But, finally, the S1000R is officially ready (though it won’t reach showrooms until March). With its wide, raised one-piece bar it’s undoubtedly a super-naked although, strictly speaking, it’s not naked at all, being clothed not only with a headlamp surround and tiny fly-screen, but also fairing side-pieces with familiar RR-style gills. In the case of the launch bikes it has a colour-matched belly-pan too.
The BMW’s precise look and specification depends upon exactly which model you’re talking about. The base-model S1000R has two riding modes and comes with conventional Sachs suspension and BMW’s basic ASC (Automatic Stability Control) traction control. Customers can upgrade the bike with one or both of two packages, labelled Sports and Dynamic. In some markets, most elements of both packages have been combined into a separate model called the S1000R Sport, which is what we rode on the launch.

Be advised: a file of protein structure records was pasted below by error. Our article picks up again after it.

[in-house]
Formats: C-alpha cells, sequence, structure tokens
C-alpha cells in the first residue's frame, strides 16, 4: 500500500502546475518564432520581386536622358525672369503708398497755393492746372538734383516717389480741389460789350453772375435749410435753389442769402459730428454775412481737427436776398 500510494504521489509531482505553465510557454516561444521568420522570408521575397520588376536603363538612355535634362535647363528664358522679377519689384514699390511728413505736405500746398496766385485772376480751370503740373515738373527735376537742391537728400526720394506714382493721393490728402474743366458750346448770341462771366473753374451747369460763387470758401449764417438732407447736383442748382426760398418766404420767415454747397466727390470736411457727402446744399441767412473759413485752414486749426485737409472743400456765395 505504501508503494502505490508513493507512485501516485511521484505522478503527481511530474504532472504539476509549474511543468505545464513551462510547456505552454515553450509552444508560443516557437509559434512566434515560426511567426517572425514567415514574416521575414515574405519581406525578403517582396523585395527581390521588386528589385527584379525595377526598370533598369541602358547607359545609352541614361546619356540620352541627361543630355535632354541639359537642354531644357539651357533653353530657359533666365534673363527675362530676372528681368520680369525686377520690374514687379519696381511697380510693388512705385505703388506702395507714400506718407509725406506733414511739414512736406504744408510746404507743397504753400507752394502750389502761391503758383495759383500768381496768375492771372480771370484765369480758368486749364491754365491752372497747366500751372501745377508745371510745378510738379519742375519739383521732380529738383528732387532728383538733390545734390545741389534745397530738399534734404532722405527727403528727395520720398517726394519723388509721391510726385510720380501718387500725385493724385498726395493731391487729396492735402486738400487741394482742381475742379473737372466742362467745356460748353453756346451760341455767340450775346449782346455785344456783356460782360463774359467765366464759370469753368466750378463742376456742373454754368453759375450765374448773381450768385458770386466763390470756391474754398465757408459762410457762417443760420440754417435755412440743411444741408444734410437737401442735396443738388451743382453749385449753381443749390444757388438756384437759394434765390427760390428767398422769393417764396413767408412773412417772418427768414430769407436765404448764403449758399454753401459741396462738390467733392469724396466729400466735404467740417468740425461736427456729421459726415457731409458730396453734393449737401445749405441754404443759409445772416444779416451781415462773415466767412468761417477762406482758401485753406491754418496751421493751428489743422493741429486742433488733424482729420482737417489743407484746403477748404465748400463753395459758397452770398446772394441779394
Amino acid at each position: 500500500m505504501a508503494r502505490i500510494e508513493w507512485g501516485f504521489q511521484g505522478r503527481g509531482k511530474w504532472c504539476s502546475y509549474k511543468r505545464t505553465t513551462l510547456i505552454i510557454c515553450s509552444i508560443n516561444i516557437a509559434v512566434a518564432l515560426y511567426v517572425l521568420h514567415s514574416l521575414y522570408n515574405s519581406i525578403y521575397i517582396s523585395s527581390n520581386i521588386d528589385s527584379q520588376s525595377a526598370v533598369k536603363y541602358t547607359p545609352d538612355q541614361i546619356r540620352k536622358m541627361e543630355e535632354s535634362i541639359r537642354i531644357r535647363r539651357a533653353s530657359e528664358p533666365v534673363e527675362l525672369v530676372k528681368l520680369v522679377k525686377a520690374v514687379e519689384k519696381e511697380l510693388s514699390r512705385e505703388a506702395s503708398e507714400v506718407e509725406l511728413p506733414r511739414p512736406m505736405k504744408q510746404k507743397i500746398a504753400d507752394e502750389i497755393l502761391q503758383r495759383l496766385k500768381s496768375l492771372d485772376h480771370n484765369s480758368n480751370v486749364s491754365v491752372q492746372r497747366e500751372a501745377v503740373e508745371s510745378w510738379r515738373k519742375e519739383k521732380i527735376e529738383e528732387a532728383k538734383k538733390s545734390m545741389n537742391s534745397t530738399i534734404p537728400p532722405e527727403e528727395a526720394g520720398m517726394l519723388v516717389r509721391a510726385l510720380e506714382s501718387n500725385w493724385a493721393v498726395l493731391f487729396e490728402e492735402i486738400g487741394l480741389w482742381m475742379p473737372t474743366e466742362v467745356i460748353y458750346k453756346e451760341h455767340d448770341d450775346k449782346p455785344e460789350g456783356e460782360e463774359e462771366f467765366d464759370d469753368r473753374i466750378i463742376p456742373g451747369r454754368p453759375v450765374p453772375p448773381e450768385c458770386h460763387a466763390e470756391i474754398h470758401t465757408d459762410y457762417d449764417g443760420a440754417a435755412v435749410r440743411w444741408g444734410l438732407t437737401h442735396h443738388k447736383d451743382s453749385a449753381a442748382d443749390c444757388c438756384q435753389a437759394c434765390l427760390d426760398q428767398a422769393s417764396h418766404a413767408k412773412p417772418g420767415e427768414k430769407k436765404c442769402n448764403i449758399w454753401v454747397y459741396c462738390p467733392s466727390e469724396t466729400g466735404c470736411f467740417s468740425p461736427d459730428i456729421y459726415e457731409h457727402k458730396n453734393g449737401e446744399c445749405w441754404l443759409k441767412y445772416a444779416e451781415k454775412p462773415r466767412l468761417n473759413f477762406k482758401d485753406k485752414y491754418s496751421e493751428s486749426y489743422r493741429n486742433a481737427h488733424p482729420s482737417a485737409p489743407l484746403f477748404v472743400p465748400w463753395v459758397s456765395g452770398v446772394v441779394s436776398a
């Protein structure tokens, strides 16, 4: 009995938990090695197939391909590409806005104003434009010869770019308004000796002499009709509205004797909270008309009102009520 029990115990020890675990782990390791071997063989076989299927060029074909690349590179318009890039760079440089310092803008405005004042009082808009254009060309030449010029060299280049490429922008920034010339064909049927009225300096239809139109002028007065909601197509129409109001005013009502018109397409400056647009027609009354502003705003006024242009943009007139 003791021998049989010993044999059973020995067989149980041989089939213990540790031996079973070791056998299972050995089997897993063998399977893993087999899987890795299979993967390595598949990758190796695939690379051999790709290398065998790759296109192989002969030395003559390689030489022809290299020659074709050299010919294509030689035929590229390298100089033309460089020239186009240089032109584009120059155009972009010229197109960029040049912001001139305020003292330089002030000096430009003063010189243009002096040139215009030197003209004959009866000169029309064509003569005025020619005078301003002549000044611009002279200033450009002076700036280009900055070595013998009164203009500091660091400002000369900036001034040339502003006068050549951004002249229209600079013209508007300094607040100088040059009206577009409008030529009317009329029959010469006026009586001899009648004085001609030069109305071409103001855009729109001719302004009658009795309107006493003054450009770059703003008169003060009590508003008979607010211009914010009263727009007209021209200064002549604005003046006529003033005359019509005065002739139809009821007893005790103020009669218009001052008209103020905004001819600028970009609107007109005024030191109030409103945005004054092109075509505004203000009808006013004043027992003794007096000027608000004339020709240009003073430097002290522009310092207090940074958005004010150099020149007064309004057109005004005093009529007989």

The Sport adds two more riding modes plus a quick-shifter, and uses the more sophisticated Dynamic Traction Control from the S1000RR, complete with lean-angle sensor. It also has Dynamic Damping Control semi-active suspension, plus LED indicators and the belly-pan. (Where the Sport is not offered, customers can create the same bike from the options list. It will simply cost more.)